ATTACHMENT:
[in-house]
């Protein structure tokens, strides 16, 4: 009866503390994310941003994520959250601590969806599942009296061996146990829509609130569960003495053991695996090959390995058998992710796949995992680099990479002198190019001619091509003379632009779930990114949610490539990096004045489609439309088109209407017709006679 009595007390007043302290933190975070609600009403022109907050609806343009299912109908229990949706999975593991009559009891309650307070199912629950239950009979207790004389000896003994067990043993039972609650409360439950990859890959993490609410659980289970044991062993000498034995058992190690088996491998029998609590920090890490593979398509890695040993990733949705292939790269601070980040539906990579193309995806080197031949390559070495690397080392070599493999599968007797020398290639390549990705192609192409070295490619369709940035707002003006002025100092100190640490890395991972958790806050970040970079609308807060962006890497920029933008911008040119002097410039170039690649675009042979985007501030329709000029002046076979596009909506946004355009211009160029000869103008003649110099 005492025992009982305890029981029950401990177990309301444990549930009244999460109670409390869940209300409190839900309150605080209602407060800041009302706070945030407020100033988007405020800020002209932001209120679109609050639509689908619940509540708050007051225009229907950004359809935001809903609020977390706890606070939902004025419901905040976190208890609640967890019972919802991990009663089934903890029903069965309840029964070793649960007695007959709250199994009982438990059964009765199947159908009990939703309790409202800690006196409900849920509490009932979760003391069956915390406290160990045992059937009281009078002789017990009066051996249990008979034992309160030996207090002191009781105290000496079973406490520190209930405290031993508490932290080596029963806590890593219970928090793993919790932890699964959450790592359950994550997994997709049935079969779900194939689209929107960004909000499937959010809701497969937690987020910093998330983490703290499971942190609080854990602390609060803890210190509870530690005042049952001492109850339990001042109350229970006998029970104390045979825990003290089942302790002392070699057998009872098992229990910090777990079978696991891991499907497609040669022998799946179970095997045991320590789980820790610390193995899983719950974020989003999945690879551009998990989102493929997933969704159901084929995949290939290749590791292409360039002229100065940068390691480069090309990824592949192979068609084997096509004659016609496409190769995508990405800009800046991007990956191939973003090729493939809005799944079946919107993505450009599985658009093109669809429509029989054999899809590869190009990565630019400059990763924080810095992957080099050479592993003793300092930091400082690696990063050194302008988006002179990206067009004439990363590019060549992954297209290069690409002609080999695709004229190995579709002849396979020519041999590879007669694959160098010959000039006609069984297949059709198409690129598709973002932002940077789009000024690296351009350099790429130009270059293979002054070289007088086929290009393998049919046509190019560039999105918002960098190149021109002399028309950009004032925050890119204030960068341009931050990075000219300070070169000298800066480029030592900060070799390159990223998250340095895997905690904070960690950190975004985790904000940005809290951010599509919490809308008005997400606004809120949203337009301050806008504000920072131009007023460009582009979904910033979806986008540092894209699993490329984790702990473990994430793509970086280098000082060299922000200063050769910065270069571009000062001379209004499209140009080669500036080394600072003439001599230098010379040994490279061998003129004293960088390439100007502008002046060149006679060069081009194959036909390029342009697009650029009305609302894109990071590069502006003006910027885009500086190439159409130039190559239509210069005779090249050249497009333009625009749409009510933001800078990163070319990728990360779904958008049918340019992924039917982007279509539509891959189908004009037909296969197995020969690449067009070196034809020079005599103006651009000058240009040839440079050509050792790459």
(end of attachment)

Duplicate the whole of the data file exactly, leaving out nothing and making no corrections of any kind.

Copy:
[in-house]
């Protein structure tokens, strides 16, 4: 009866503390994310941003994520959250601590969806599942009296061996146990829509609130569960003495053991695996090959390995058998992710796949995992680099990479002198190019001619091509003379632009779930990114949610490539990096004045489609439309088109209407017709006679 009595007390007043302290933190975070609600009403022109907050609806343009299912109908229990949706999975593991009559009891309650307070199912629950239950009979207790004389000896003994067990043993039972609650409360439950990859890959993490609410659980289970044991062993000498034995058992190690088996491998029998609590920090890490593979398509890695040993990733949705292939790269601070980040539906990579193309995806080197031949390559070495690397080392070599493999599968007797020398290639390549990705192609192409070295490619369709940035707002003006002025100092100190640490890395991972958790806050970040970079609308807060962006890497920029933008911008040119002097410039170039690649675009042979985007501030329709000029002046076979596009909506946004355009211009160029000869103008003649110099 005492025992009982305890029981029950401990177990309301444990549930009244999460109670409390869940209300409190839900309150605080209602407060800041009302706070945030407020100033988007405020800020002209932001209120679109609050639509689908619940509540708050007051225009229907950004359809935001809903609020977390706890606070939902004025419901905040976190208890609640967890019972919802991990009663089934903890029903069965309840029964070793649960007695007959709250199994009982438990059964009765199947159908009990939703309790409202800690006196409900849920509490009932979760003391069956915390406290160990045992059937009281009078002789017990009066051996249990008979034992309160030996207090002191009781105290000496079973406490520190209930405290031993508490932290080596029963806590890593219970928090793993919790932890699964959450790592359950994550997994997709049935079969779900194939689209929107960004909000499937959010809701497969937690987020910093998330983490703290499971942190609080854990602390609060803890210190509870530690005042049952001492109850339990001042109350229970006998029970104390045979825990003290089942302790002392070699057998009872098992229990910090777990079978696991891991499907497609040669022998799946179970095997045991320590789980820790610390193995899983719950974020989003999945690879551009998990989102493929997933969704159901084929995949290939290749590791292409360039002229100065940068390691480069090309990824592949192979068609084997096509004659016609496409190769995508990405800009800046991007990956191939973003090729493939809005799944079946919107993505450009599985658009093109669809429509029989054999899809590869190009990565630019400059990763924080810095992957080099050479592993003793300092930091400082690696990063050194302008988006002179990206067009004439990363590019060549992954297209290069690409002609080999695709004229190995579709002849396979020519041999590879007669694959160098010959000039006609069984297949059709198409690129598709973002932002940077789009000024690296351009350099790429130009270059293979002054070289007088086929290009393998049919046509190019560039999105918002960098190149021109002399028309950009004032925050890119204030960068341009931050990075000219300070070169000298800066480029030592900060070799390159990223998250340095895997905690904070960690950190975004985790904000940005809290951010599509919490809308008005997400606004809120949203337009301050806008504000920072131009007023460009582009979904910033979806986008540092894209699993490329984790702990473990994430793509970086280098000082060299922000200063050769910065270069571009000062001379209004499209140009080669500036080394600072003439001599230098010379040994490279061998003129004293960088390439100007502008002046060149006679060069081009194959036909390029342009697009650029009305609302894109990071590069502006003006910027885009500086190439159409130039190559239509210069005779090249050249497009333009625009749409009510933001800078990163070319990728990360779904958008049918340019992924039917982007279509539509891959189908004009037909296969197995020969690449067009070196034809020079005599103006651009000058240009040839440079050509050792790459």